Natasha Chart’s Open Letter to Dem Electeds

Natasha Chart, one of my favorite progressive bloggers, has posted a real gut-check of an open letter to Democratic elected officials. In it, Chart eviscerates the do-nothingism of Democratic office holders, who spend their time lying to the base about what they will do for them if elected, then painting corporate victories in office as progressive ones. Chart charges that Democrats must cease demanding the base to stop believing our lying eyes.

What I’m certain of is that if an illusion must be maintained at all costs, it will eventually cost everything.

It’s already cost us affordable health care, and likely much of women’s access to reproductive healthcare, in your proposed insurance reform. Like many other registered Democratic voters, my plan for health care reform, or health insurance reform, whatever, was to get you elected. Because you said you wanted it as much as I did. You had watched your own loved ones suffer, and heard the heartbreaking stories about people made to endure tremendous hardship or even death, at the hands of bureaucratic executioners working underwriting desks at Aetna, Cigna, etc. You told us you wanted to work for us and make the negotiations over reform transparent, because you were on our side.

And even if the bills you came up with are being hailed as must-pass progressive legislation, I think you know you lied to us about what you were going to deliver. You lied. There’s no point pretending it isn’t so, either to myself or anyone else. You just lied.

The stock market isn’t lying about it. Health insurance stocks are up, because the people with a lot of money and power in this country know who won this fight. It wasn’t me. It wasn’t your typical voter. I might not be the equal of anyone in the investor class in your eyes, but I think I at least have the right to as much truth as they do, and they know you lied to me for their sakes. I’m sure they’re very grateful.

I could go on about the bank bailouts, your disastrous bribes to polluters masked by trite pennies thrown at renewable energy, failed promises to the LGBT community, the abandonment of the unions, yadda, yadda, yadda. But why? You started selling us out when you took over Congress in 2006 and you never stopped, not with the trifecta, not with your damn 60 votes, not with the earth-shattering momentum of the most successful small-donor fundraising campaign in the history of the whole *ing world.

Natasha goes on to a place where I wouldn’t go – telling officials to stop actually doing anything, just collect their paycheck and go home. I think there is a step where we push for accountability and the keeping of promises that is too important to skip.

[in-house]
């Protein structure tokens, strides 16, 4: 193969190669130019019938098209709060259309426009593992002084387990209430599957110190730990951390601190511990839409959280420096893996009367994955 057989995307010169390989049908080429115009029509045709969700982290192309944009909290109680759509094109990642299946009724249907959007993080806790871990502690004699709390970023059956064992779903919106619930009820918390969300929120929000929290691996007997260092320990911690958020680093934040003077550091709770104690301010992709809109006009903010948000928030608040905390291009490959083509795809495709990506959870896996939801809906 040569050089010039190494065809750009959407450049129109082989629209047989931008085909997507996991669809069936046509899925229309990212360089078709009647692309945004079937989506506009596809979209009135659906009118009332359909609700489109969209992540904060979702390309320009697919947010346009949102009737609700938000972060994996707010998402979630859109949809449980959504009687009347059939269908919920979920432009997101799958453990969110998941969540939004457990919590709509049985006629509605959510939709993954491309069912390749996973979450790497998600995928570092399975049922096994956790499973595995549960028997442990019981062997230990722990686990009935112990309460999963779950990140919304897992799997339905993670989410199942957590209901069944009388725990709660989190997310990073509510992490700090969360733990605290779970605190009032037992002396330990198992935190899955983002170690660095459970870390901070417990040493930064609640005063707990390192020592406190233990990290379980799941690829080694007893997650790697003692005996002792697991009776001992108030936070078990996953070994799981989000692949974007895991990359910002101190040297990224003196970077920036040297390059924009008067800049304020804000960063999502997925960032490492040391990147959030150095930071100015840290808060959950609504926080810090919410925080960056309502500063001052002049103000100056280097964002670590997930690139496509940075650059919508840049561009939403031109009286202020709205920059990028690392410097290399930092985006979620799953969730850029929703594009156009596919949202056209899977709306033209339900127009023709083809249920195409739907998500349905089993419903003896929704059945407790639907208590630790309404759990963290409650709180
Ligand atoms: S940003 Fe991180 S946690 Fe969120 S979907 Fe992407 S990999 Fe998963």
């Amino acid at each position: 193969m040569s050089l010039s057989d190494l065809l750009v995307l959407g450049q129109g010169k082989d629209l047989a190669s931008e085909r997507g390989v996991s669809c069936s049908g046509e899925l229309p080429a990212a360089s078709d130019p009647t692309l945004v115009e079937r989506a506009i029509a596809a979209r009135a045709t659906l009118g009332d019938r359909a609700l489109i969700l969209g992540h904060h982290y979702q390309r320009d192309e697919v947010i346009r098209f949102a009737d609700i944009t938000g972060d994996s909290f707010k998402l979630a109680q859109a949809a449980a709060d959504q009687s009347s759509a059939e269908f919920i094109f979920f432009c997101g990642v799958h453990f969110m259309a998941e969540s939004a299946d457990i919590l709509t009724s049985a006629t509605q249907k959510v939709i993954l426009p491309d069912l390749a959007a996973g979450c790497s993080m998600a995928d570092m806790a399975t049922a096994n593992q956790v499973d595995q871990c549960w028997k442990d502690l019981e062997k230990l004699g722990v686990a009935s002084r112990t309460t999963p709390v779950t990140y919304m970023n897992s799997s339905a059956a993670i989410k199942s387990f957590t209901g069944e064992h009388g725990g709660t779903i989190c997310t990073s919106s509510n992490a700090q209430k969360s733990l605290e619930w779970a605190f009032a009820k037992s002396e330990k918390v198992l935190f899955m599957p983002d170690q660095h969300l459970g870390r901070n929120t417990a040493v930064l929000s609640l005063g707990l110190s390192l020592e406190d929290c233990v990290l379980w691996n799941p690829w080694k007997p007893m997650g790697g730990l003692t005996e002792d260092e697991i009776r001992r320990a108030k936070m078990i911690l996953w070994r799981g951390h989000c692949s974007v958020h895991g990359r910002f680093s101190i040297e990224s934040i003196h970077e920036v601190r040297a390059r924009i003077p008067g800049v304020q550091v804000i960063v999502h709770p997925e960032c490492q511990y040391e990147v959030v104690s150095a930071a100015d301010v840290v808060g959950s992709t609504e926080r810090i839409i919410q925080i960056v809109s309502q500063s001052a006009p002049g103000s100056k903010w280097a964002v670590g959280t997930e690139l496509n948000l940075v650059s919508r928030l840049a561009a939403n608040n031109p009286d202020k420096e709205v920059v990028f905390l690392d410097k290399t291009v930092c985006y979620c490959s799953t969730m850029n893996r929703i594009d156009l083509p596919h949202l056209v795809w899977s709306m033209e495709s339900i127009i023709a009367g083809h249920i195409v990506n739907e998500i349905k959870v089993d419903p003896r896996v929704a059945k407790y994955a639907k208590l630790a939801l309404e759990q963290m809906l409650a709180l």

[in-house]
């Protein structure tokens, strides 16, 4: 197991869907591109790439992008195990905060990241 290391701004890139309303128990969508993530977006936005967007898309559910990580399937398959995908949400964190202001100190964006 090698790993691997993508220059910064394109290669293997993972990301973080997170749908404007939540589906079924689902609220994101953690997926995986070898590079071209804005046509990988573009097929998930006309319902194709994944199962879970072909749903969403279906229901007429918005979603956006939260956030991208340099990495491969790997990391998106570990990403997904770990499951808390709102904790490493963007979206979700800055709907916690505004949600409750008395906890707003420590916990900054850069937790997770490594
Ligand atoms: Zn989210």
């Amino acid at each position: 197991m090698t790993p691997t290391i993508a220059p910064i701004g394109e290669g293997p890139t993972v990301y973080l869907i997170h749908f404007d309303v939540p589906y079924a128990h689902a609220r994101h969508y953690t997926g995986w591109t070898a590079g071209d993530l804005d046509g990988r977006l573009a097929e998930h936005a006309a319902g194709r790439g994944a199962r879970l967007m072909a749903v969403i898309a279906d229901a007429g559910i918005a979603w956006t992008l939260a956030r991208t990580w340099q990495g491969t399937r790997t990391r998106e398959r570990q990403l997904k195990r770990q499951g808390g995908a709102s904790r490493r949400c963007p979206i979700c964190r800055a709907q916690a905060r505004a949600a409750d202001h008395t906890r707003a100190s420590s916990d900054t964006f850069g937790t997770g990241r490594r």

Nonetheless, Chart’s letter is a searing indictment of what we’ve seen out of Democratic elected officials over the past three years. There’s only so far the people whose activism and small-dollar donations carried these officials into office will go when they feel like they’ve been lied to. Now I don’t expect any significant number will flip to the GOP or go join the Tea Baggers, but people suggesting this is a possibility are only insulting the convictions of progressive base activists. Instead, I expect people to tune out, become cynics, and refocus their efforts back into the issue campaigns they care most about.

For a long time I believed, like Natasha, that the best way to accomplish a progressive agenda — spreading human rights, health care, equality, and rebuilding the middle class — was best accomplished through elected strong Democratic majorities. A majority, I thought, was a better vehicle for achieving our goals than stronger single-issue campaigns.  In many ways, the growth of the progressive online movement and the campaign for “More and Better Democrats” is predicated on this assumption. Sadly, we have consistently seen that this is not in fact a recipe for achieving progressive policies.

The alternative electorally is to push for “Better and Better Democrats,” something that has been discussed by me and many others over the past two years. To be even more pointed, progressive change can only be achieved when the blue parts of this country are made bluer. Elected officials need to, at minimum, mirror their districts. No more Blue Dogs in D+20 districts.

The balance between electing real progressives to office and increasing our energies and resources towards the issue campaigns that we really care about is a tough one. After all, environmental and energy policy reform can’t be done blind to the needs of labor law reform.  There must still be a strong enough progressive compass that groups working independently of each other still move in the same direction.